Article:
On the 14th and 15th of July there will be more trains to and from Bedford than usual. This is because it is the weekend of the Bedford River Festival, held every other year. The regular service on the Marston Vale line is being expanded, as it has been on the River Festival weekend for well over a decade now, with trains running later into Saturday night than usual, and services on the Sunday, when the line is usually closed.
The River Festival is often promoted as the UK’s largest free outdoor event after the Notting Hill Carnival. This is its 40th anniversary year, the event having originally been held to mark the re-establishment of the River Great Ouse as a navigable waterway from Bedford to the coast (it flows into the Wash at King’s Lynn). There’s a detailed history of the river to be written just as much as there is of the railways, although the river’s life as a commercial waterway ended in the 1870s, when the navigation was declared derelict after decades of decline in the face of competition from the railways. Leisure use on some stretches began to spring up in the early twentieth century, and there remained some industrial traffic in places until the 1970s – but only in 1978 was the river once again made navigable through to the coast.
The festival offers a big range of activities and attractions (PDF download): the inevitable stalls of artisan produce are there (as well as more cheap and cheerful fare), plus fairground rides, numerous musical stages, raft and dragon boat races, several boat parades including an illuminated one on the Saturday night, and other water activities – kids can walk on water in those inflatable drum things, for instance. The river and waterways around it also have extra crossing points, in the form of pontoon bridges. The activities extend late into Saturday evening, and wrap up a bit earlier on Sunday, in the late afternoon.
But, by the later afternoon, especially on a warm day, it gets a bit lairy, and more like any other music festival – lads with their tops off, millennials smoking weed. It’s harmless enough, but most festivals aren’t in the middle of mid-sized towns; it all gets a bit Bedford Behaving Badly. The people whose houses around the Castle Road area are lovely places to live for 729 days out of 730 will mostly shutter themselves away and keep their pets indoors.
The boost to the service on the Marston Vale line is helpful in getting people in and out of town from the villages to the south-west, including in the former brickworks area around Stewartby, and further beyond from Bletchley and Milton Keynes (more on how the line came to be in this post). Normally, the service from Bedford starts at 6:10am, with the last train at 10pm, Mondays to Saturdays only. The service is roughly hourly, and definitely sedate: it takes three quarters of an hour to cover around 16 miles of track, using ageing diesel units (a mix of two-coach class 150 and single-coach class 153 Sprinters).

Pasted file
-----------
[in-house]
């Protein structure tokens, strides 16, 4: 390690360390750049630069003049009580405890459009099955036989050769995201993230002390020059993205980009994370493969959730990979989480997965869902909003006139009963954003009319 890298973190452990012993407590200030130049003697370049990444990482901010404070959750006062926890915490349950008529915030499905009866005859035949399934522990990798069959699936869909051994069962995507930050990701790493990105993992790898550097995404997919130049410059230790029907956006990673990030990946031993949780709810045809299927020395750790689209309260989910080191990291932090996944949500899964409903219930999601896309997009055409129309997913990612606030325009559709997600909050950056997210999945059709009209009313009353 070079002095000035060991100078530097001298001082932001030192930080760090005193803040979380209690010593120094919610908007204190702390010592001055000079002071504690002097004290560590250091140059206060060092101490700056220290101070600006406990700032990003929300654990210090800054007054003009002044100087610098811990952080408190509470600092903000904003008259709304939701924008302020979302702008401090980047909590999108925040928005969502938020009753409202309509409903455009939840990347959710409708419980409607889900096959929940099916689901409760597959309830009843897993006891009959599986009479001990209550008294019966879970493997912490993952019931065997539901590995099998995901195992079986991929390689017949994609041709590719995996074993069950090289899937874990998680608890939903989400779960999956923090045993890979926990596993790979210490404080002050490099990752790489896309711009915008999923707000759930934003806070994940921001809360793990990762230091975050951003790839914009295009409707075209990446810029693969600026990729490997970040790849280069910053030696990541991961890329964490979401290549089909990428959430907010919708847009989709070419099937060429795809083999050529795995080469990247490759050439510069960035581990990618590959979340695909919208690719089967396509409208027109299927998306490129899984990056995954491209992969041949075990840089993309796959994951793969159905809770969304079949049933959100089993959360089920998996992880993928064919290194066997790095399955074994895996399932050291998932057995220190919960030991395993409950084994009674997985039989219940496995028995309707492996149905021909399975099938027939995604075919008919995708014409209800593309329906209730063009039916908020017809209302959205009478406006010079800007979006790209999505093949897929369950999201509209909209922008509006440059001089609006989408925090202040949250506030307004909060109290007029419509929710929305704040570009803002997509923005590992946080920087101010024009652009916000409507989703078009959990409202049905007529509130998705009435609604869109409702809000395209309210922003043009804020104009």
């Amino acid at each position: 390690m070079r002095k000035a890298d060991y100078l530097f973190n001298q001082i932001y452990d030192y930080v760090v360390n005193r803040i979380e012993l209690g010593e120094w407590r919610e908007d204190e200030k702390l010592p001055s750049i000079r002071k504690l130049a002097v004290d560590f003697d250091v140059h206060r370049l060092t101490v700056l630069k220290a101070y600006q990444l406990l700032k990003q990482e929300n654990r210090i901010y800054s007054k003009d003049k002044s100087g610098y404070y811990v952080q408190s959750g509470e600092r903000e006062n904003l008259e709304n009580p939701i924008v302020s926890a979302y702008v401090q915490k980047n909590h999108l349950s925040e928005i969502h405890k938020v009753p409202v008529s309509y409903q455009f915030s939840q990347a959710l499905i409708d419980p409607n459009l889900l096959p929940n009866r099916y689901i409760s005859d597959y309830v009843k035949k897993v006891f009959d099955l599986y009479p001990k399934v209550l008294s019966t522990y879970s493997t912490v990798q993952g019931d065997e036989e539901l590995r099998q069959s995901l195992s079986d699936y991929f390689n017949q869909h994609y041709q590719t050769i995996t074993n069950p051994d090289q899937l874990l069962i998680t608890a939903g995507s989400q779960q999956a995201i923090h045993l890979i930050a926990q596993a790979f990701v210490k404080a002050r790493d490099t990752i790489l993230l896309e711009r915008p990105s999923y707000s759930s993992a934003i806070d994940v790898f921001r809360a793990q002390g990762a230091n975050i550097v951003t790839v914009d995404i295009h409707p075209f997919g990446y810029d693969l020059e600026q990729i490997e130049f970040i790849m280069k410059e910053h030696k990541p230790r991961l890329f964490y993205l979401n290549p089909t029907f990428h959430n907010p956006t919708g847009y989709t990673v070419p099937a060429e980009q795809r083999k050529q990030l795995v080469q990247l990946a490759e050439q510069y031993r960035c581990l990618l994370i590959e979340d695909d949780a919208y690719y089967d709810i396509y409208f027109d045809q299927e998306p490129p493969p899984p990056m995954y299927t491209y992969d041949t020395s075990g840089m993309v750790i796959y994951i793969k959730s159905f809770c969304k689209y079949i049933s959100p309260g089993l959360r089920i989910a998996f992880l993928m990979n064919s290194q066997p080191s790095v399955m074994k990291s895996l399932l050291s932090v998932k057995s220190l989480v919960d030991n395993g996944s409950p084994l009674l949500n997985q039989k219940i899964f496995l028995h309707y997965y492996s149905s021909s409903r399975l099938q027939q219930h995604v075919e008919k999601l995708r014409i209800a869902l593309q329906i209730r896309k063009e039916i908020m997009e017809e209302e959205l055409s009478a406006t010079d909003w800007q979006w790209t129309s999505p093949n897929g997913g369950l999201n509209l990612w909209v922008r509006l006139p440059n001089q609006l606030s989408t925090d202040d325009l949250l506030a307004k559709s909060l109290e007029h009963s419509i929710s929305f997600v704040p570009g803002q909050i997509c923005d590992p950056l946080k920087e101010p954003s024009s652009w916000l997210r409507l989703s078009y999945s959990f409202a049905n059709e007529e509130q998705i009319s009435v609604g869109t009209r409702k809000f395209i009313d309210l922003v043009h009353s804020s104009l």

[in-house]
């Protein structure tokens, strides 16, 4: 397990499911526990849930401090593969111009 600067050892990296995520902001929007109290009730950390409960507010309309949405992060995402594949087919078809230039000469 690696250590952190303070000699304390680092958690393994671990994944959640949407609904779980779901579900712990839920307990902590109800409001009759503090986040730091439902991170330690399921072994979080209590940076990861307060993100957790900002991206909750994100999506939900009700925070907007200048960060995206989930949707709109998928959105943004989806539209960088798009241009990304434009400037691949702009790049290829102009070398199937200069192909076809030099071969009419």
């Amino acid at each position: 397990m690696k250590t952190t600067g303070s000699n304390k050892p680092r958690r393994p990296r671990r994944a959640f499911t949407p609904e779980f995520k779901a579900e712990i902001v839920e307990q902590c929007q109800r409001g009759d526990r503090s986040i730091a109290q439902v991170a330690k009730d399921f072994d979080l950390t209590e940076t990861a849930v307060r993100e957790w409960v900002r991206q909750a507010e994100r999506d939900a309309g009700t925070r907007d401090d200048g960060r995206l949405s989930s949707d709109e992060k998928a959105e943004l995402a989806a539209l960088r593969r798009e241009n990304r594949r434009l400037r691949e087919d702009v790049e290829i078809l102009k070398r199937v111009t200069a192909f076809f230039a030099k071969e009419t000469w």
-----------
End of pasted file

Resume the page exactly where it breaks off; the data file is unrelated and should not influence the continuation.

It’s also well known for being unreliable. The trains are not maintained locally, nor are the staff rostered locally, so the line is very vulnerable to mechanical breakdowns and staff illness – neither can be remedied easily when they happen. When cancellations happen, they’re a painful experience – there is very little to do around Bletchley station if you get stuck there for an hour, and even the rather odd ‘American diner’-styled cafe that used to be available to supply an emergency meal or coffee has now closed. In those situations, your best bet is to get a train to Milton Keynes and then the X5 coach across to Bedford (or vice versa in the other direction) – although annoyingly the Delay Repay scheme does not cover you for consequential loss (ie the cost of the coach ticket).
On the Saturday of the River Festival weekend however, possible unreliability notwithstanding, there will be an extra train from Bedford at 11:10pm, allowing people time to catch the illuminated river parade before heading home (though I expect it will be a rowdy journey if the weather’s been good – probably not one best experienced sober). The Sunday trains will run from late morning until the final departure at 5:53pm.
Happily, improvements to the service appear to be coming. The line is bundled in operationally with the commuter and middle-distance services on the West Coast Main Line, which recently passed from London Midland under the previous franchise to the new West Midlands Railway. Confusingly, these services are being run under its West Midlands commuter brand, not its London Northwestern Railway brand, despite the line having been part of the old London North Western Railway that the latter brand apes, and also despite it being nowhere near the West Midlands – hearing talk of West Midlands services over the tannoy at Bedford station is jarring to say the least.
As part of the new franchise, new trains were promised, and they have been confirmed as class 230 diesel multiple units: these are the so-called ‘D-train’, made up of former District Line D-stock trains, taking their power now from diesel generators slung under the carriages rather than the electrified rails of London Underground. ‘Hybrid’ versions of the same trains, with batteries for electric running without wires or third rail, are also being developed and have been ordered for some of the Valleys lines in South Wales. Expect a look at these trains on this blog when they start running on the Marston Vale line later this year.
Longer term, the Marston Vale line will be re-absorbed into East West Rail, the new incarnation of the Oxford-Cambridge ‘Varsity’ line… which may or may not be good news for Bedford. But more of that another time.